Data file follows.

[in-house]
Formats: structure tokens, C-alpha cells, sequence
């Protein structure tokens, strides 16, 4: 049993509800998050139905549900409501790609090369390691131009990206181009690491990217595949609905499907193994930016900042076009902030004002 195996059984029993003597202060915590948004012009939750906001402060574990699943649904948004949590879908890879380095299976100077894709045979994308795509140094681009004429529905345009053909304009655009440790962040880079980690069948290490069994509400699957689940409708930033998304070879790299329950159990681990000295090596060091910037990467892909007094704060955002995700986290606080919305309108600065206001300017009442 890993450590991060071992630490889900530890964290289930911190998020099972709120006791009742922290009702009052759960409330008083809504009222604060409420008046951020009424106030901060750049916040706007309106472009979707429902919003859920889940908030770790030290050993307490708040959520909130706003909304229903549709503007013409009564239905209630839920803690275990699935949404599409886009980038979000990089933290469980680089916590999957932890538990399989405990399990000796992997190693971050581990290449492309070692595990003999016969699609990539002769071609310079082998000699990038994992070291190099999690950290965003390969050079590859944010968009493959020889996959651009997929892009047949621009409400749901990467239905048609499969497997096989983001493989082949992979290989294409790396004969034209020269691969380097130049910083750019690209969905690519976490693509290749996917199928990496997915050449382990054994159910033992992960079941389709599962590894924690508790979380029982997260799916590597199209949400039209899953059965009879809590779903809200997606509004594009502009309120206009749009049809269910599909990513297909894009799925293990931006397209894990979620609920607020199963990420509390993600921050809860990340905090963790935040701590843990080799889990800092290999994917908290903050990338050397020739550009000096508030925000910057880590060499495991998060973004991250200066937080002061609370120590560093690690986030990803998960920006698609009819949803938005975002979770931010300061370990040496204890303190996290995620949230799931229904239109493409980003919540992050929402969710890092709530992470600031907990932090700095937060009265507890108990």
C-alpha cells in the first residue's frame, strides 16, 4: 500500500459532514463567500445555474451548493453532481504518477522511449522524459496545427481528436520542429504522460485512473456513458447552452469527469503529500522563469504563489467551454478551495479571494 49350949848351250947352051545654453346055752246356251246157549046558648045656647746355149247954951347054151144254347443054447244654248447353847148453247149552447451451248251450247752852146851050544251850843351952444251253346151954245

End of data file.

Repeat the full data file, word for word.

[in-house]
Formats: structure tokens, C-alpha cells, sequence
């Protein structure tokens, strides 16, 4: 049993509800998050139905549900409501790609090369390691131009990206181009690491990217595949609905499907193994930016900042076009902030004002 195996059984029993003597202060915590948004012009939750906001402060574990699943649904948004949590879908890879380095299976100077894709045979994308795509140094681009004429529905345009053909304009655009440790962040880079980690069948290490069994509400699957689940409708930033998304070879790299329950159990681990000295090596060091910037990467892909007094704060955002995700986290606080919305309108600065206001300017009442 890993450590991060071992630490889900530890964290289930911190998020099972709120006791009742922290009702009052759960409330008083809504009222604060409420008046951020009424106030901060750049916040706007309106472009979707429902919003859920889940908030770790030290050993307490708040959520909130706003909304229903549709503007013409009564239905209630839920803690275990699935949404599409886009980038979000990089933290469980680089916590999957932890538990399989405990399990000796992997190693971050581990290449492309070692595990003999016969699609990539002769071609310079082998000699990038994992070291190099999690950290965003390969050079590859944010968009493959020889996959651009997929892009047949621009409400749901990467239905048609499969497997096989983001493989082949992979290989294409790396004969034209020269691969380097130049910083750019690209969905690519976490693509290749996917199928990496997915050449382990054994159910033992992960079941389709599962590894924690508790979380029982997260799916590597199209949400039209899953059965009879809590779903809200997606509004594009502009309120206009749009049809269910599909990513297909894009799925293990931006397209894990979620609920607020199963990420509390993600921050809860990340905090963790935040701590843990080799889990800092290999994917908290903050990338050397020739550009000096508030925000910057880590060499495991998060973004991250200066937080002061609370120590560093690690986030990803998960920006698609009819949803938005975002979770931010300061370990040496204890303190996290995620949230799931229904239109493409980003919540992050929402969710890092709530992470600031907990932090700095937060009265507890108990």
C-alpha cells in the first residue's frame, strides 16, 4: 500500500459532514463567500445555474451548493453532481504518477522511449522524459496545427481528436520542429504522460485512473456513458447552452469527469503529500522563469504563489467551454478551495479571494 49350949848351250947352051545654453346055752246356251246157549046558648045656647746355149247954951347054151144254347443054447244654248447353847148453247149552447451451248251450247752852146851050544251850843351952444251253346151954245